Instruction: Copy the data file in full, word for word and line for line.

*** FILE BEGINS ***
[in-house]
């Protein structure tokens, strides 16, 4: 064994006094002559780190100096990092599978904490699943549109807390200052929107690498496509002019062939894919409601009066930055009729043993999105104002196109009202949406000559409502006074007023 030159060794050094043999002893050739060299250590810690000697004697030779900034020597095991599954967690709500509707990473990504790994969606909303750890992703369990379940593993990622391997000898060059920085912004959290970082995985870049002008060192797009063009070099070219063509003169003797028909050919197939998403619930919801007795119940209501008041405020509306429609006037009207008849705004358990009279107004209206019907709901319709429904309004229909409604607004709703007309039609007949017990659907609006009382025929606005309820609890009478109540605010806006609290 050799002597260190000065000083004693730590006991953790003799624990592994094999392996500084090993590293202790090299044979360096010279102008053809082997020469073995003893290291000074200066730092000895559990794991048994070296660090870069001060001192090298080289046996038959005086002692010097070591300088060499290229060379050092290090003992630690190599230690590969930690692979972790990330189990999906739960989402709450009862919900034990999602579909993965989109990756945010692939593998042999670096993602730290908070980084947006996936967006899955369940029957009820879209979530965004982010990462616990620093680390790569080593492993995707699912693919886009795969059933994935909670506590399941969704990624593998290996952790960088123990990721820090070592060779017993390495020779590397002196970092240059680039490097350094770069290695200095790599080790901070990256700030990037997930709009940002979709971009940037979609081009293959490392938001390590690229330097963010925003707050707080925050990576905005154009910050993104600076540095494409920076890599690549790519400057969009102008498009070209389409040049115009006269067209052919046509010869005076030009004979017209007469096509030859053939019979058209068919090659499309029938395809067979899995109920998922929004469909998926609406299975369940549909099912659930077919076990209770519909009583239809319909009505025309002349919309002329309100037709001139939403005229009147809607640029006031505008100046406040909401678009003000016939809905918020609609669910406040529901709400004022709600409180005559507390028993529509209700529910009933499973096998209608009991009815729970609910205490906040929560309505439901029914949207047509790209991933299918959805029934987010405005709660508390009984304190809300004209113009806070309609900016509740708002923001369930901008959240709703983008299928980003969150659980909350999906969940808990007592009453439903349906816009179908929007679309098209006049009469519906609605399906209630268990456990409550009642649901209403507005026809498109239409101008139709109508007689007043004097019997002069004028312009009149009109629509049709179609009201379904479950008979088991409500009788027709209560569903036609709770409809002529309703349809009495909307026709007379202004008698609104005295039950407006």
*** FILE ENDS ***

[in-house]
């Protein structure tokens, strides 16, 4: 064994006094002559780190100096990092599978904490699943549109807390200052929107690498496509002019062939894919409601009066930055009729043993999105104002196109009202949406000559409502006074007023 030159060794050094043999002893050739060299250590810690000697004697030779900034020597095991599954967690709500509707990473990504790994969606909303750890992703369990379940593993990622391997000898060059920085912004959290970082995985870049002008060192797009063009070099070219063509003169003797028909050919197939998403619930919801007795119940209501008041405020509306429609006037009207008849705004358990009279107004209206019907709901319709429904309004229909409604607004709703007309039609007949017990659907609006009382025929606005309820609890009478109540605010806006609290 050799002597260190000065000083004693730590006991953790003799624990592994094999392996500084090993590293202790090299044979360096010279102008053809082997020469073995003893290291000074200066730092000895559990794991048994070296660090870069001060001192090298080289046996038959005086002692010097070591300088060499290229060379050092290090003992630690190599230690590969930690692979972790990330189990999906739960989402709450009862919900034990999602579909993965989109990756945010692939593998042999670096993602730290908070980084947006996936967006899955369940029957009820879209979530965004982010990462616990620093680390790569080593492993995707699912693919886009795969059933994935909670506590399941969704990624593998290996952790960088123990990721820090070592060779017993390495020779590397002196970092240059680039490097350094770069290695200095790599080790901070990256700030990037997930709009940002979709971009940037979609081009293959490392938001390590690229330097963010925003707050707080925050990576905005154009910050993104600076540095494409920076890599690549790519400057969009102008498009070209389409040049115009006269067209052919046509010869005076030009004979017209007469096509030859053939019979058209068919090659499309029938395809067979899995109920998922929004469909998926609406299975369940549909099912659930077919076990209770519909009583239809319909009505025309002349919309002329309100037709001139939403005229009147809607640029006031505008100046406040909401678009003000016939809905918020609609669910406040529901709400004022709600409180005559507390028993529509209700529910009933499973096998209608009991009815729970609910205490906040929560309505439901029914949207047509790209991933299918959805029934987010405005709660508390009984304190809300004209113009806070309609900016509740708002923001369930901008959240709703983008299928980003969150659980909350999906969940808990007592009453439903349906816009179908929007679309098209006049009469519906609605399906209630268990456990409550009642649901209403507005026809498109239409101008139709109508007689007043004097019997002069004028312009009149009109629509049709179609009201379904479950008979088991409500009788027709209560569903036609709770409809002529309703349809009495909307026709007379202004008698609104005295039950407006």